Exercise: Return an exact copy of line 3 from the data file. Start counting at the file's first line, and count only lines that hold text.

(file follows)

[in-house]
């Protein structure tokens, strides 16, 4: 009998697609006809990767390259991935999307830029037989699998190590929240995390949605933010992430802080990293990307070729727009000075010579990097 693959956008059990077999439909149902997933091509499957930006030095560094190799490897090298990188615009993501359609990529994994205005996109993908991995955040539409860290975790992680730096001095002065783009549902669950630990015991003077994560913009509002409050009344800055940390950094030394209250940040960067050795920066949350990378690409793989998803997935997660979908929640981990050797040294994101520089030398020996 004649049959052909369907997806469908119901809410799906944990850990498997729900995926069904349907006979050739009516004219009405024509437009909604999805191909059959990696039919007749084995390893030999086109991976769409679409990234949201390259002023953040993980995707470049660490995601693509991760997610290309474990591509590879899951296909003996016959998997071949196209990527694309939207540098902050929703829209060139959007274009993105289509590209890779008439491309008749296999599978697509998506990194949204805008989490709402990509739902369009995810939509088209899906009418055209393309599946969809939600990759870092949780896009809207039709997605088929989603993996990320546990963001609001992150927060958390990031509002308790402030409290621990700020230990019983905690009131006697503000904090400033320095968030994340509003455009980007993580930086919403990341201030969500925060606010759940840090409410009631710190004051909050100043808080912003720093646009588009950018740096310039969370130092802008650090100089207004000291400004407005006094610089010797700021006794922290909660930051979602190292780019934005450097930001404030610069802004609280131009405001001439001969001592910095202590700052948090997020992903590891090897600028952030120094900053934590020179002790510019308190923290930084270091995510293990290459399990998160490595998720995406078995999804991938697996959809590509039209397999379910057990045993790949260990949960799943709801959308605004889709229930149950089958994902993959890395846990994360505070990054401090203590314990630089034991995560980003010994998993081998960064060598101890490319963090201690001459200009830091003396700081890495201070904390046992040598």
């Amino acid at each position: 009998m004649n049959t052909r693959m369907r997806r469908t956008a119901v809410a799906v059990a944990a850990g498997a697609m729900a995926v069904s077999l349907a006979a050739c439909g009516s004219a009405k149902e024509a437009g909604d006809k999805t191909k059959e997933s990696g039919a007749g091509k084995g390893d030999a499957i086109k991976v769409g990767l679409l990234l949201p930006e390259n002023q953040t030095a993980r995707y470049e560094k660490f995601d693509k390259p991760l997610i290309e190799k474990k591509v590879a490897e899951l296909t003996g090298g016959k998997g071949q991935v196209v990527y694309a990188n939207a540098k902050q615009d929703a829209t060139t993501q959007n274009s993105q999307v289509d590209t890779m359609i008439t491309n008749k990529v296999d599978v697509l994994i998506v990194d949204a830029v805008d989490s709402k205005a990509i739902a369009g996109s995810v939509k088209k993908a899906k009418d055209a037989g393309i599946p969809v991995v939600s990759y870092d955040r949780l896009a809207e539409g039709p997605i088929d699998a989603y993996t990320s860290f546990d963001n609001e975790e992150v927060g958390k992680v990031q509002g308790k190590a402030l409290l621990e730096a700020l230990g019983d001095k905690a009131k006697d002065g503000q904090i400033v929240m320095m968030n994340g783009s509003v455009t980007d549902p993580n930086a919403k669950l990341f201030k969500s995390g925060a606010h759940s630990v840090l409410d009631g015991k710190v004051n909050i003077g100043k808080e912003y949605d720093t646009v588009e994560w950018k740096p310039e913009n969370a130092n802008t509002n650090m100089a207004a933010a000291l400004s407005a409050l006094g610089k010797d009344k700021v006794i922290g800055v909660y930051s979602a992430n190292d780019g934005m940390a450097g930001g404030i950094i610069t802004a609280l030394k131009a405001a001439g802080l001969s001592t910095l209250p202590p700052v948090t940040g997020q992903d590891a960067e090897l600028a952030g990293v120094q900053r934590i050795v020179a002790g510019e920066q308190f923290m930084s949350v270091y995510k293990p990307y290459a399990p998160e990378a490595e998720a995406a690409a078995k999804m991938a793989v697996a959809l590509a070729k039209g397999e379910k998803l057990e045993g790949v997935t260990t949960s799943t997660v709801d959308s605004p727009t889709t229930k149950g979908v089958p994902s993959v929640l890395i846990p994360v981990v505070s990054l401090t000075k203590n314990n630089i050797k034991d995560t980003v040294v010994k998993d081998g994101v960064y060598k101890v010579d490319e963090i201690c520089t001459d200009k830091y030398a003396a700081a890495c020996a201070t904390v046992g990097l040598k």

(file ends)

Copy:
């Amino acid at each position: 009998m004649n049959t052909r693959m369907r997806r469908t956008a119901v809410a799906v059990a944990a850990g498997a697609m729900a995926v069904s077999l349907a006979a050739c439909g009516s004219a009405k149902e024509a437009g909604d006809k999805t191909k059959e997933s990696g039919a007749g091509k084995g390893d030999a499957i086109k991976v769409g990767l679409l990234l949201p930006e390259n002023q953040t030095a993980r995707y470049e560094k660490f995601d693509k390259p991760l997610i290309e190799k474990k591509v590879a490897e899951l296909t003996g090298g016959k998997g071949q991935v196209v990527y694309a990188n939207a540098k902050q615009d929703a829209t060139t993501q959007n274009s993105q999307v289509d590209t890779m359609i008439t491309n008749k990529v296999d599978v697509l994994i998506v990194d949204a830029v805008d989490s709402k205005a990509i739902a369009g996109s995810v939509k088209k993908a899906k009418d055209a037989g393309i599946p969809v991995v939600s990759y870092d955040r949780l896009a809207e539409g039709p997605i088929d699998a989603y993996t990320s860290f546990d963001n609001e975790e992150v927060g958390k992680v990031q509002g308790k190590a402030l409290l621990e730096a700020l230990g019983d001095k905690a009131k006697d002065g503000q904090i400033v929240m320095m968030n994340g783009s509003v455009t980007d549902p993580n930086a919403k669950l990341f201030k969500s995390g925060a606010h759940s630990v840090l409410d009631g015991k710190v004051n909050i003077g100043k808080e912003y949605d720093t646009v588009e994560w950018k740096p310039e913009n969370a130092n802008t509002n650090m100089a207004a933010a000291l400004s407005a409050l006094g610089k010797d009344k700021v006794i922290g800055v909660y930051s979602a992430n190292d780019g934005m940390a450097g930001g404030i950094i610069t802004a609280l030394k131009a405001a001439g802080l001969s001592t910095l209250p202590p700052v948090t940040g997020q992903d590891a960067e090897l600028a952030g990293v120094q900053r934590i050795v020179a002790g510019e920066q308190f923290m930084s949350v270091y995510k293990p990307y290459a399990p998160e990378a490595e998720a995406a690409a078995k999804m991938a793989v697996a959809l590509a070729k039209g397999e379910k998803l057990e045993g790949v997935t260990t949960s799943t997660v709801d959308s605004p727009t889709t229930k149950g979908v089958p994902s993959v929640l890395i846990p994360v981990v505070s990054l401090t000075k203590n314990n630089i050797k034991d995560t980003v040294v010994k998993d081998g994101v960064y060598k101890v010579d490319e963090i201690c520089t001459d200009k830091y030398a003396a700081a890495c020996a201070t904390v046992g990097l040598k």